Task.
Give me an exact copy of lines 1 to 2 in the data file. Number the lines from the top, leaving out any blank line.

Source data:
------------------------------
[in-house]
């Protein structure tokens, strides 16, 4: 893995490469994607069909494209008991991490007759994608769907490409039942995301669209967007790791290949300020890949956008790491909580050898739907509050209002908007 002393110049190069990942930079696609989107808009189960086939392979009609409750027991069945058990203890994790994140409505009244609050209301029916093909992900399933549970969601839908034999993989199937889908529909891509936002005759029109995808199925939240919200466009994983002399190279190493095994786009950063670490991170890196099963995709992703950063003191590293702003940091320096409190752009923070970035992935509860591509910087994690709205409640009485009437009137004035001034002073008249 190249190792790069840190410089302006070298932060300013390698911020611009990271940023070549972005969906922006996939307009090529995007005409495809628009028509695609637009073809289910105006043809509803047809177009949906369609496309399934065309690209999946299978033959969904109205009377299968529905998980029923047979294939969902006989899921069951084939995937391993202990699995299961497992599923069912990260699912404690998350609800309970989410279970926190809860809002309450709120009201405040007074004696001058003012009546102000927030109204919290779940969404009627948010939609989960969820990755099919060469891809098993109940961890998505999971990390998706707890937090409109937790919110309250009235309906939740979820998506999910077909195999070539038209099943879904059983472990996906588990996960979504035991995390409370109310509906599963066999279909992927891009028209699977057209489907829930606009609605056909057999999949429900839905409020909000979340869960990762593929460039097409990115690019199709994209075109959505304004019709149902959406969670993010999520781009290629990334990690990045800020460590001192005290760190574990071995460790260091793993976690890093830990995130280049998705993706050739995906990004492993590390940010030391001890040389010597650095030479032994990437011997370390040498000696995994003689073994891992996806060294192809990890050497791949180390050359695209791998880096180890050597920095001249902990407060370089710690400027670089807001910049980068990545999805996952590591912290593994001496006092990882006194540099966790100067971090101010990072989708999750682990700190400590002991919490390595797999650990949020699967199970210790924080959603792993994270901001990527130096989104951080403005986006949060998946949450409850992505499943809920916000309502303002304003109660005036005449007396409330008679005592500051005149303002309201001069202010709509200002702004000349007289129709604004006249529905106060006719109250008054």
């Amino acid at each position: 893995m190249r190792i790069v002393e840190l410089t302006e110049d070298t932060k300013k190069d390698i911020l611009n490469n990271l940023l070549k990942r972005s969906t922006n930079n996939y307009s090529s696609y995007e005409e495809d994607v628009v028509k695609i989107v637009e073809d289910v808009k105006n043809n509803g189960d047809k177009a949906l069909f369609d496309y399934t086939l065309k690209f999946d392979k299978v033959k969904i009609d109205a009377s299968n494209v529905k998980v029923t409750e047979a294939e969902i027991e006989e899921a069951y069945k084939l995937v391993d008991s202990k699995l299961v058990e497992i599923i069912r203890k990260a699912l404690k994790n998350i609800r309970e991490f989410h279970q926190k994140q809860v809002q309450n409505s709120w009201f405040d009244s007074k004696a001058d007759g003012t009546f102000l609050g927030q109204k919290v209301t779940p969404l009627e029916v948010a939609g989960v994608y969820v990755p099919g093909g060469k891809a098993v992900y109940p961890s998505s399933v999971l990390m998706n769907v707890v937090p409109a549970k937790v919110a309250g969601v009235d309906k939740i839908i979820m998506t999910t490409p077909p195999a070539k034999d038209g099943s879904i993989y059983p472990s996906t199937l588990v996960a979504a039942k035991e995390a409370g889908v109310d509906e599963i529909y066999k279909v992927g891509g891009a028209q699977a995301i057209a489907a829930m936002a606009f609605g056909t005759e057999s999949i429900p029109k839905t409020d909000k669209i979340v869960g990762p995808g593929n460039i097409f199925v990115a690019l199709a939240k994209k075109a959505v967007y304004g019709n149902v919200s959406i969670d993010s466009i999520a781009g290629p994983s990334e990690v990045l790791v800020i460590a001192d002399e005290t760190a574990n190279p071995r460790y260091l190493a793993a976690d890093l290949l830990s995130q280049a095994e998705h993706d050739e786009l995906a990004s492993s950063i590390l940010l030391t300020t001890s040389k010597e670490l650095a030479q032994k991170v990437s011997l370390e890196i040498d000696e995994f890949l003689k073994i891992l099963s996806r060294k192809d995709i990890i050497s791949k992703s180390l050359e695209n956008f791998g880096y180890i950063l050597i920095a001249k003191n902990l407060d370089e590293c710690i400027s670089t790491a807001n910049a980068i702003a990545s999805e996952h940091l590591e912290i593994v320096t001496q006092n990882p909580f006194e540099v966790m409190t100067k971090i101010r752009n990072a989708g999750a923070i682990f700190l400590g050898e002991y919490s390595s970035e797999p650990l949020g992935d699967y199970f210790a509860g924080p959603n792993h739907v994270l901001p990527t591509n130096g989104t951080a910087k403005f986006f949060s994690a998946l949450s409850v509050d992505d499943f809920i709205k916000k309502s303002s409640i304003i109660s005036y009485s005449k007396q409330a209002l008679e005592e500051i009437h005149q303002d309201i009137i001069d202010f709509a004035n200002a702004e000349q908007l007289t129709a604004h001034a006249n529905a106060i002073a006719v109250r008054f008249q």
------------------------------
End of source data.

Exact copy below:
[in-house]
């Protein structure tokens, strides 16, 4: 893995490469994607069909494209008991991490007759994608769907490409039942995301669209967007790791290949300020890949956008790491909580050898739907509050209002908007 002393110049190069990942930079696609989107808009189960086939392979009609409750027991069945058990203890994790994140409505009244609050209301029916093909992900399933549970969601839908034999993989199937889908529909891509936002005759029109995808199925939240919200466009994983002399190279190493095994786009950063670490991170890196099963995709992703950063003191590293702003940091320096409190752009923070970035992935509860591509910087994690709205409640009485009437009137004035001034002073008249 190249190792790069840190410089302006070298932060300013390698911020611009990271940023070549972005969906922006996939307009090529995007005409495809628009028509695609637009073809289910105006043809509803047809177009949906369609496309399934065309690209999946299978033959969904109205009377299968529905998980029923047979294939969902006989899921069951084939995937391993202990699995299961497992599923069912990260699912404690998350609800309970989410279970926190809860809002309450709120009201405040007074004696001058003012009546102000927030109204919290779940969404009627948010939609989960969820990755099919060469891809098993109940961890998505999971990390998706707890937090409109937790919110309250009235309906939740979820998506999910077909195999070539038209099943879904059983472990996906588990996960979504035991995390409370109310509906599963066999279909992927891009028209699977057209489907829930606009609605056909057999999949429900839905409020909000979340869960990762593929460039097409990115690019199709994209075109959505304004019709149902959406969670993010999520781009290629990334990690990045800020460590001192005290760190574990071995460790260091793993976690890093830990995130280049998705993706050739995906990004492993590390940010030391001890040389010597650095030479032994990437011997370390040498000696995994003689073994891992996806060294192809990890050497791949180390050359695209791998880096180890050597920095001249902990407060370089710690400027670089807001910049980068990545999805996952590591912290593994001496006092990882006194540099966790100067971090101010990072989708999750682990700190400590002991919490390595797999650990949020699967199970210790924080959603792993994270901001990527130096989104951080403005986006949060998946949450409850992505499943809920916000309502303002304003109660005036005449007396409330008679005592500051005149303002309201001069202010709509200002702004000349007289129709604004006249529905106060006719109250008054």